3.11 EXPLORING FUKUSHIMA: This feature is part of an original Milwaukee Independent editorial series that documented the 13th anniversary of the "Great East Japan Earthquake," tsunami, and nuclear accident, including the conditions of both the people and places that remain affected by the disaster across the Tōhoku region. mkeind.com/exploringfukushima

The 2024 Oscars showcased the creativity and storytelling skill of Japanese cinema, with unprecedented wins for two of its most iconic figures: Hayao Miyazaki and the legendary kaiju, Godzilla.

Hayao Miyazaki won for helming the best animated film “The Boy and the Heron,” the long-awaited fantasy from the director of “Spirited Away,” “My Neighbor Totoro,” and “Kiki’s Delivery Service.” It was the second career Oscar for the legendary Japanese filmmaker, who has enchanted fans around the world for decades with Anime classics.

“My wife tells me that I’m a very lucky man,” Miyazaki said in his acceptance speech through a translator. “And I think I’ve been lucky because I’ve been able to participate in the last era when we can make films with paper, pencil, and film.”

It was only the second time a hand-drawn animation film had won in the category. The first, 21 years ago, was Miyazaki’s “Spirited Away,” his first-ever Oscar. It was also Miyazaki’s fourth Oscar nomination for best animated feature, tying with Pixar’s Pete Docter in that category.

At 83, Miyazaki is the oldest director ever nominated for the category and the oldest winner by more than two decades, adding to a big year in Hollywood for older filmmakers.

Miyazaki began work on “The Boy and the Heron” not long after announcing in 2013 that he intended to retire from film … again. In journal excerpts from around that time, released in the film’s press notes, Miyazaki wrote:

“There’s nothing more pathetic than telling the world you’ll retire because of your age, then making yet another comeback. Doesn’t an elderly person deluding themself that they’re still capable, despite their geriatric forgetfulness, prove that they’re past their best? You bet it does.” – Hayao Miyazaki

Another movie titan was finally recognized with Oscar glory after 70 years, when writer-director Takashi Yamazaki’s “Godzilla Minus One” won for best visual effects. Some 610 effects shots were created by Yamazaki, who also served as effects supervisor, and his small team of artists. Lacking the budget for hydraulics, the crew would shake a boat set to mimic ocean bobbing or rotate a cockpit to simulate flying.

Set in the waning days of World War II, “Godzilla Minus One” marked the first time in the franchise’s history that the prehistoric reptilian monster was nominated for an Oscar. It is the 37th film in the film series, which usually uses Godzilla as a sober symbol of nuclear holocaust and atomic trauma.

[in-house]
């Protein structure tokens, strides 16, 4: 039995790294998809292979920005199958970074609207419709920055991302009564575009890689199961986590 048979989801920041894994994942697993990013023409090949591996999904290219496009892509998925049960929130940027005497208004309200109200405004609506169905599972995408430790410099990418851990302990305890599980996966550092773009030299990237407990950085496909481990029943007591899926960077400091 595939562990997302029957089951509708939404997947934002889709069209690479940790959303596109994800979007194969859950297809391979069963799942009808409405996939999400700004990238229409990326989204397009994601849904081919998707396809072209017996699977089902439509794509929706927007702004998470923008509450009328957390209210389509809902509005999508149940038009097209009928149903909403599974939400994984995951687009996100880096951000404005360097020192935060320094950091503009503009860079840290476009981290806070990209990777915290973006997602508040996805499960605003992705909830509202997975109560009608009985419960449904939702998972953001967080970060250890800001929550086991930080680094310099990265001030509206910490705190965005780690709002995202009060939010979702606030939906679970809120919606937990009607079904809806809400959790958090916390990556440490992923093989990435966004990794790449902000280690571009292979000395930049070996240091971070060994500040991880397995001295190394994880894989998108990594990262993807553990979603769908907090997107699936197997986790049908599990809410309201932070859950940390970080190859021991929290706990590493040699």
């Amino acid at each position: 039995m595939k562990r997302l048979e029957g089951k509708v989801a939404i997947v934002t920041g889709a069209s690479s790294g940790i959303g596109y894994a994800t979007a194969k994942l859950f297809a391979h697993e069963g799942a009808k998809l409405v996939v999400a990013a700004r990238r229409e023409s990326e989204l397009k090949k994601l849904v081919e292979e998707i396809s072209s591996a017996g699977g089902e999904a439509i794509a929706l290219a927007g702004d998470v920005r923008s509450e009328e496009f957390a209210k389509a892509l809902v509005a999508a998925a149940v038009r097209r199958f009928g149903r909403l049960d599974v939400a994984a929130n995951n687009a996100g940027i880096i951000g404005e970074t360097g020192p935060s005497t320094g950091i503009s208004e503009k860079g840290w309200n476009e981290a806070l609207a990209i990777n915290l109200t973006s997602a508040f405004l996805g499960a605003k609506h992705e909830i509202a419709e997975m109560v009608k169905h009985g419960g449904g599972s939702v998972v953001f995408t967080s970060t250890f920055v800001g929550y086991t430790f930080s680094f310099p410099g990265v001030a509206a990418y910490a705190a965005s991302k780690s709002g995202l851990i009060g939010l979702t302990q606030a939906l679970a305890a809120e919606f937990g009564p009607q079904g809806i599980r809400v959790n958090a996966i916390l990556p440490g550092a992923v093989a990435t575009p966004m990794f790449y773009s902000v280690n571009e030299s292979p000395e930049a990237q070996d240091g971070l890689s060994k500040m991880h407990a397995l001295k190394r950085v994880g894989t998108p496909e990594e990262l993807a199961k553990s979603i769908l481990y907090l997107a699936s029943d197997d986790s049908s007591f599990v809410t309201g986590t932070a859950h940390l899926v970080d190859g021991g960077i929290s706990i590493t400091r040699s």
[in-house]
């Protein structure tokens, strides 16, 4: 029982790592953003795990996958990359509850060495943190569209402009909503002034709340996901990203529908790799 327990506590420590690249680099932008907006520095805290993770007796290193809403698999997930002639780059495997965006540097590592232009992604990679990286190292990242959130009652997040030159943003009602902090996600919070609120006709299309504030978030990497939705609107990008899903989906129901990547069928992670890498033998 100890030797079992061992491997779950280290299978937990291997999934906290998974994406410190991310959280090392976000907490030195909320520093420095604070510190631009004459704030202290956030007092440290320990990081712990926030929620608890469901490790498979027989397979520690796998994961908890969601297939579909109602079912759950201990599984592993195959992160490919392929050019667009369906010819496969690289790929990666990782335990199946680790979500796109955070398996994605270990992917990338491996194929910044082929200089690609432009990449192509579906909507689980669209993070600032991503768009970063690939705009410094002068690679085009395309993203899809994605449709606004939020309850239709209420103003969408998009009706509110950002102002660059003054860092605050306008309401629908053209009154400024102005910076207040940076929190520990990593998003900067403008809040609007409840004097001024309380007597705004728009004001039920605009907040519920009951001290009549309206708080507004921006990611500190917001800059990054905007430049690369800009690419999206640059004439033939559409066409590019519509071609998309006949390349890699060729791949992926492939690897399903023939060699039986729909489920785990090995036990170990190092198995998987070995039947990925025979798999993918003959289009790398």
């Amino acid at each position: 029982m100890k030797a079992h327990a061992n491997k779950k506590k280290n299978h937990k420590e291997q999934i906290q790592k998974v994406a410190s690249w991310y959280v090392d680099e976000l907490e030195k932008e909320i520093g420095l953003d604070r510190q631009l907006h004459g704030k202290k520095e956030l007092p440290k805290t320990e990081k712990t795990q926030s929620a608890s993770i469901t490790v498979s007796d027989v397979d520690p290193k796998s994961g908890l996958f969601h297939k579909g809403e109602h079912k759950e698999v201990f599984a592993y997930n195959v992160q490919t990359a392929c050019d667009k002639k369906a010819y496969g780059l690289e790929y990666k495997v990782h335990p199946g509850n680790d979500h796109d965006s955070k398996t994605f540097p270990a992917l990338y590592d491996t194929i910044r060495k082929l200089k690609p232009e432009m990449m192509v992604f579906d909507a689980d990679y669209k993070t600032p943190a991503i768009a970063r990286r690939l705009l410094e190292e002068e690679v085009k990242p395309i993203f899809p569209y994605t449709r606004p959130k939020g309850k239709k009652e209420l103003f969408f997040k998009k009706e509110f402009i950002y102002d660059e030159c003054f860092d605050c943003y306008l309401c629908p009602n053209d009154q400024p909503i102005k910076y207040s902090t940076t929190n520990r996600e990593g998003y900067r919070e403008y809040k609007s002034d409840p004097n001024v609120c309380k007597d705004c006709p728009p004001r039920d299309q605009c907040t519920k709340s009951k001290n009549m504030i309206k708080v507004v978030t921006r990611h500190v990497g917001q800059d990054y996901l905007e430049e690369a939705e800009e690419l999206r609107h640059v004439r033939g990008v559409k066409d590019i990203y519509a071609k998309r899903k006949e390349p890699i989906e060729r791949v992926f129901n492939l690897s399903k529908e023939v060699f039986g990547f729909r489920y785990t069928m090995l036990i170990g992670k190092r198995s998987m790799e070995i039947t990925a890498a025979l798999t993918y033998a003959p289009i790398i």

Yamazaki noted that both he and Christopher Nolan, with the epic “Oppenheimer,” were separately drawn back to the nuclear era in their moviemaking.

“The world, in some sense, has forgotten the implications, the impact, the ramifications of what a nuclear war could entail,” Yamazaki said.

America’s fascination with Japanese cinema began in the post-war years of the 1950s, notably through the lens of Akira Kurosawa’s work. The director gained attention from groundbreaking storytelling, profound cultural narratives, and cinematic innovations.

Kurosawa’s masterpieces such as “Seven Samurai,” “Rashomon,” and “Ikiru” showcased complex human emotions, interwoven with philosophical depth. He also introduced a narrative style that transcended cultural and language barriers, like his approach in “Rashomon.” The film used a unique perspective of the same event from different viewpoints, challenging viewers worldwide to rethink the nature of truth and reality.

3.11 Exploring Fukushima

Mark Kennedy, Rio Yamat, and MI Staff (Japan)

Toho Studios, Studio Ghibli, Ashley Landis (AP), Chris Pizzello (Invision via AP)

3.11 Exploring Fukushima: The Tōhoku region of Japan experienced one of the worst natural disasters ever recorded when a powerful earthquake was followed by a massive tsunami, and triggered an unprecedented nuclear crisis in 2011. With a personal connection to the tragedies, Milwaukee Independent returned for the first time in 13 years to attend events commemorating the March 11 anniversary. The purpose of the journalism project included interviews with survivors about their challenges over the past decade, reviews of rebuilt cities that had been washed away by the ocean, and visits to newly opened areas that had been left barren by radiation. This special editorial series offers a detailed look at a situation that will continue to have a daily global impact for generations. mkeind.com/exploringfukushima